The New York Yankees got a good outing from Andy Pettite. The Detroit Tigers got a disastrous showing from Jose Valverde out of the bullpen. That should have added up to a Yankee win, but instead Detroit wins a 6-4 game in 12 innings, Derek Jeter is done for the year and media types in New York are already talking about a Tiger sweep. Let’s start by saying that’s getting a little carried away and review Game 1 of the American League Championship Series last night in the Bronx…
*The Yankee problems with hitting with men on base continue in a big way. Three times in the first six innings, New York loaded the bases and three times they came up empty. Alex Rodriguez was one of the culprits, and he was later pinch-hit for again. Curtis Granderson was a big culprit, striking out when a ball in play would have scored a run. Granderson again failed to deliver with two outs and a man aboard in the eighth.
*Both starting pitchers were sharp. Pettite, as mentioned, was solid working into the seventh and giving up just two runs. Doug Fister was even better for Detroit, also going into the seventh and leaving with a 2-0 lead that turned into a 4-zip cushion.
*It was after the 2009 season that New York traded three players to Detroit to get Granderson. The big piece was Austin Jackson. The Tiger centerfielder had two hits and a fantastic running catch in the eighth. Another piece was lefty reliever Phil Coke who got three key outs after Fister’s departure. Undoubtedly that doesn’t help New York fans appreciate Granderson’s struggles at all.
*Miguel Cabrera and Prince Fielder didn’t leave their marks all over this game, but they did combine to go 3-for-10 with two walks. For the short term, I’m sure the Yankees will live with that, so long as this duo doesn’t beat them deep. For the long-term, the fact the Detroit stars keep in the flow of the offense increases their chances of doing just that.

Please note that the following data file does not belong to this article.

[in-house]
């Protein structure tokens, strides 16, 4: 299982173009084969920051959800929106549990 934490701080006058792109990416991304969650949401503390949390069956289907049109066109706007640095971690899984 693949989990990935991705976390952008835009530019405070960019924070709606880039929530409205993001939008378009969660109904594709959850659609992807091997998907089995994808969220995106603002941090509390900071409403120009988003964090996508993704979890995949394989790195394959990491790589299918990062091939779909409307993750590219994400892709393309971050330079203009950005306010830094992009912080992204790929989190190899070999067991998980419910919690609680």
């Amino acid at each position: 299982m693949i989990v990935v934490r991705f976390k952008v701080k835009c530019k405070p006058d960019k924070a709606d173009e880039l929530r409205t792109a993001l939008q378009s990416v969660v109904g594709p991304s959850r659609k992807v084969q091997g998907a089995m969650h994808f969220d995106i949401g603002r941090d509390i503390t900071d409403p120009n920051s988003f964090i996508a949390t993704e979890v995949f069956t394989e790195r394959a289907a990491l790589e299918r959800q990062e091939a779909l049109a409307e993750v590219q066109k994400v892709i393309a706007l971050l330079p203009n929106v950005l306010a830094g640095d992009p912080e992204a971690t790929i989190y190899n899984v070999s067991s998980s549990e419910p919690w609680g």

*In that same light, Mark Teixeira continues to quietly pepper singles and draw walks in the MLB playoffs. He singled and walked twice last night. Again, New York isn’t paying him $20 million a year to set the table, but as long as he continues to swing the bat well you have to respect that some of these balls might start be driven in the air.
*Now let’s get to Jose Valverde. In the bottom of the ninth Detroit led 4-0 and was in complete control of the game. Valverde promptly gave up a two-run shot to Ichiro Suzuki—who had a four-hit night, and then with two outs the incredible postseason story of Raul Ibanez continued. He hit a game-tying two-run shot that seemed to make an eventual Yankee victory all but certain.
This is more than just the second blown save for Valverde. It’s the second straight catastrophic meltdown, following Game 4 of the Division Series against Oakland. And it’s more than just another clutch home run for Raul Ibanez—between last night and his heroics against Baltimore, Ibanez is the best run of big-game hitting since David Ortiz did it for Boston in 2004.
*But a ninth-inning that seemed destined to be a part of Yankee lore ended up in the worst possible way—yes, New York loses the game as David Phelps fails in his second straight postseason outing (he also lost a 13-inning marathon against Baltimore in Game 4). But Jeter broke his ankle and his done for the year. There’s not a lot to say about the implications other than the obvious—this is really bad for New York. In addition to Jeter’s October reputation there’s also the reality he was one of the few New York hitters actually producing this postseason.
*So is it all set up for a Detroit sweep, as ESPN.com’s Wallace Matthews indicates? New York pitches Hiroki Kuroda in Game 2 late this afternoon and he’s going on short rest. Then it’s Justin Verlander for Detroit in Game 3. And if the Tigers get up 3-0, who knows how the Yankees react, even with C.C. Sabathia on the mound. I think that’s really pushing it.
The biggest reason is Valverde. He’s a complete disaster right now for Detroit and Joaquin Benoit in the eighth inning isn’t much better—Benoit only escaped because of two very loud outs, including Jackson’s defensive masterpiece. The two are so bad that if New York trails by a run after seven innings they should feel like they’re in the lead.
Detroit is certainly in control, having gotten one of the two non-Verlander wins they’ll need. The loss of Jeter can’t be overstated, but for the short-term that might be a motivational lift for other players. Maybe Jeter’s injury will go down in Detroit sports lore the way Magic Johnson’s pulled hamstring set the stage for the Pistons in the 1989 NBA Finals. But for now, the Tigers’ shakiness at the end of games mean taking nothing for granted.